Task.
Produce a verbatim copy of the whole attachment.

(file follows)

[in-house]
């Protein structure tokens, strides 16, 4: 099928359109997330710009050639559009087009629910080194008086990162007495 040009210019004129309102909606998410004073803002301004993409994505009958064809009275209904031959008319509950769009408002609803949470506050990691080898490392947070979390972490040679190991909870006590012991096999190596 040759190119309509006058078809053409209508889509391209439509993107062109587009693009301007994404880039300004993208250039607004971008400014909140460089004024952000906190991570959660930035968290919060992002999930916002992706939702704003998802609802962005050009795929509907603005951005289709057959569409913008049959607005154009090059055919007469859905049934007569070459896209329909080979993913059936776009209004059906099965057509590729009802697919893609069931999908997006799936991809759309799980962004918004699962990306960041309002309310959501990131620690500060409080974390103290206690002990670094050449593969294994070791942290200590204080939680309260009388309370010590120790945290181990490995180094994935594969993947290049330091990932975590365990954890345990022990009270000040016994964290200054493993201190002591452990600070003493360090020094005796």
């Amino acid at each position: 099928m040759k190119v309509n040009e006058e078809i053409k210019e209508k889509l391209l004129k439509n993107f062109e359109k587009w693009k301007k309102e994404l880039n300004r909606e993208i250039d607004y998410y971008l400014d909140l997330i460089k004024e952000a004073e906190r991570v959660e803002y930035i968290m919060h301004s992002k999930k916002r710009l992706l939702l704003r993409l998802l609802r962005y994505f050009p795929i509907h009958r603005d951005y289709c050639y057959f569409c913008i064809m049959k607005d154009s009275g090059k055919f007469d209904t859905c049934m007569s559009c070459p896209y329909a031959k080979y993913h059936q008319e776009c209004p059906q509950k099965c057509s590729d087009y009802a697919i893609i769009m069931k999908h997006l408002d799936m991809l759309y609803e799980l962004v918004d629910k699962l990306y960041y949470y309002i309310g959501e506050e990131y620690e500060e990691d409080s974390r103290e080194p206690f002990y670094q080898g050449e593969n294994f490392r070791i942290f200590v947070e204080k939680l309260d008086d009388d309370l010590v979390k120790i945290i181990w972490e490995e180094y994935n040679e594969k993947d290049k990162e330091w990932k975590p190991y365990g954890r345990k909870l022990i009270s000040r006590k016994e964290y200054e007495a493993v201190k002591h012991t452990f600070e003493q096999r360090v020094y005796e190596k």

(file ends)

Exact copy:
[in-house]
């Protein structure tokens, strides 16, 4: 099928359109997330710009050639559009087009629910080194008086990162007495 040009210019004129309102909606998410004073803002301004993409994505009958064809009275209904031959008319509950769009408002609803949470506050990691080898490392947070979390972490040679190991909870006590012991096999190596 040759190119309509006058078809053409209508889509391209439509993107062109587009693009301007994404880039300004993208250039607004971008400014909140460089004024952000906190991570959660930035968290919060992002999930916002992706939702704003998802609802962005050009795929509907603005951005289709057959569409913008049959607005154009090059055919007469859905049934007569070459896209329909080979993913059936776009209004059906099965057509590729009802697919893609069931999908997006799936991809759309799980962004918004699962990306960041309002309310959501990131620690500060409080974390103290206690002990670094050449593969294994070791942290200590204080939680309260009388309370010590120790945290181990490995180094994935594969993947290049330091990932975590365990954890345990022990009270000040016994964290200054493993201190002591452990600070003493360090020094005796």
């Amino acid at each position: 099928m040759k190119v309509n040009e006058e078809i053409k210019e209508k889509l391209l004129k439509n993107f062109e359109k587009w693009k301007k309102e994404l880039n300004r909606e993208i250039d607004y998410y971008l400014d909140l997330i460089k004024e952000a004073e906190r991570v959660e803002y930035i968290m919060h301004s992002k999930k916002r710009l992706l939702l704003r993409l998802l609802r962005y994505f050009p795929i509907h009958r603005d951005y289709c050639y057959f569409c913008i064809m049959k607005d154009s009275g090059k055919f007469d209904t859905c049934m007569s559009c070459p896209y329909a031959k080979y993913h059936q008319e776009c209004p059906q509950k099965c057509s590729d087009y009802a697919i893609i769009m069931k999908h997006l408002d799936m991809l759309y609803e799980l962004v918004d629910k699962l990306y960041y949470y309002i309310g959501e506050e990131y620690e500060e990691d409080s974390r103290e080194p206690f002990y670094q080898g050449e593969n294994f490392r070791i942290f200590v947070e204080k939680l309260d008086d009388d309370l010590v979390k120790i945290i181990w972490e490995e180094y994935n040679e594969k993947d290049k990162e330091w990932k975590p190991y365990g954890r345990k909870l022990i009270s000040r006590k016994e964290y200054e007495a493993v201190k002591h012991t452990f600070e003493q096999r360090v020094y005796e190596k």